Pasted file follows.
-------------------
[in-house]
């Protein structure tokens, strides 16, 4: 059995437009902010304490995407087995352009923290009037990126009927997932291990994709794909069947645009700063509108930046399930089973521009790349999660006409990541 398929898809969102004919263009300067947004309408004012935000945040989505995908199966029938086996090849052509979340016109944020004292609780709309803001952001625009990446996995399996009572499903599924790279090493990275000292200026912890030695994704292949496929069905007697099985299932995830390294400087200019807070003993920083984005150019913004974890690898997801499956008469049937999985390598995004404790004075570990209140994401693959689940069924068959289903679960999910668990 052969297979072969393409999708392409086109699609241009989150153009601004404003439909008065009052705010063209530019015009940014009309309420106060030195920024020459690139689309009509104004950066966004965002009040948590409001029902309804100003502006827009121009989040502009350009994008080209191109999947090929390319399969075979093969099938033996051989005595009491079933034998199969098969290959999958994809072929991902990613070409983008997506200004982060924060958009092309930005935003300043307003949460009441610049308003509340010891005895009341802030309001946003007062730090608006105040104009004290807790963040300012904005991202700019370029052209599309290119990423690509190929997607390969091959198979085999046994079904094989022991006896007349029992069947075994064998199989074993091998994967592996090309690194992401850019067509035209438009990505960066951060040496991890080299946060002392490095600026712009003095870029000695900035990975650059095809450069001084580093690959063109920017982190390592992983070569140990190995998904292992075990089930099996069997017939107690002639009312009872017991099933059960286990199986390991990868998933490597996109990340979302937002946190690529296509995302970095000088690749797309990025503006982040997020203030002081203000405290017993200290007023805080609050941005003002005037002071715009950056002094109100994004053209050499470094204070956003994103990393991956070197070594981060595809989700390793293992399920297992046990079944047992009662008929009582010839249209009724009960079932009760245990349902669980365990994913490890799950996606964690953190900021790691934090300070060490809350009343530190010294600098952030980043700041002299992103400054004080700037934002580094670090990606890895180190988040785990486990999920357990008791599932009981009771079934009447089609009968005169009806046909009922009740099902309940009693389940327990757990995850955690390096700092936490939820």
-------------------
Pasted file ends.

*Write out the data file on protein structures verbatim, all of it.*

[in-house]
């Protein structure tokens, strides 16, 4: 059995437009902010304490995407087995352009923290009037990126009927997932291990994709794909069947645009700063509108930046399930089973521009790349999660006409990541 398929898809969102004919263009300067947004309408004012935000945040989505995908199966029938086996090849052509979340016109944020004292609780709309803001952001625009990446996995399996009572499903599924790279090493990275000292200026912890030695994704292949496929069905007697099985299932995830390294400087200019807070003993920083984005150019913004974890690898997801499956008469049937999985390598995004404790004075570990209140994401693959689940069924068959289903679960999910668990 052969297979072969393409999708392409086109699609241009989150153009601004404003439909008065009052705010063209530019015009940014009309309420106060030195920024020459690139689309009509104004950066966004965002009040948590409001029902309804100003502006827009121009989040502009350009994008080209191109999947090929390319399969075979093969099938033996051989005595009491079933034998199969098969290959999958994809072929991902990613070409983008997506200004982060924060958009092309930005935003300043307003949460009441610049308003509340010891005895009341802030309001946003007062730090608006105040104009004290807790963040300012904005991202700019370029052209599309290119990423690509190929997607390969091959198979085999046994079904094989022991006896007349029992069947075994064998199989074993091998994967592996090309690194992401850019067509035209438009990505960066951060040496991890080299946060002392490095600026712009003095870029000695900035990975650059095809450069001084580093690959063109920017982190390592992983070569140990190995998904292992075990089930099996069997017939107690002639009312009872017991099933059960286990199986390991990868998933490597996109990340979302937002946190690529296509995302970095000088690749797309990025503006982040997020203030002081203000405290017993200290007023805080609050941005003002005037002071715009950056002094109100994004053209050499470094204070956003994103990393991956070197070594981060595809989700390793293992399920297992046990079944047992009662008929009582010839249209009724009960079932009760245990349902669980365990994913490890799950996606964690953190900021790691934090300070060490809350009343530190010294600098952030980043700041002299992103400054004080700037934002580094670090990606890895180190988040785990486990999920357990008791599932009981009771079934009447089609009968005169009806046909009922009740099902309940009693389940327990757990995850955690390096700092936490939820």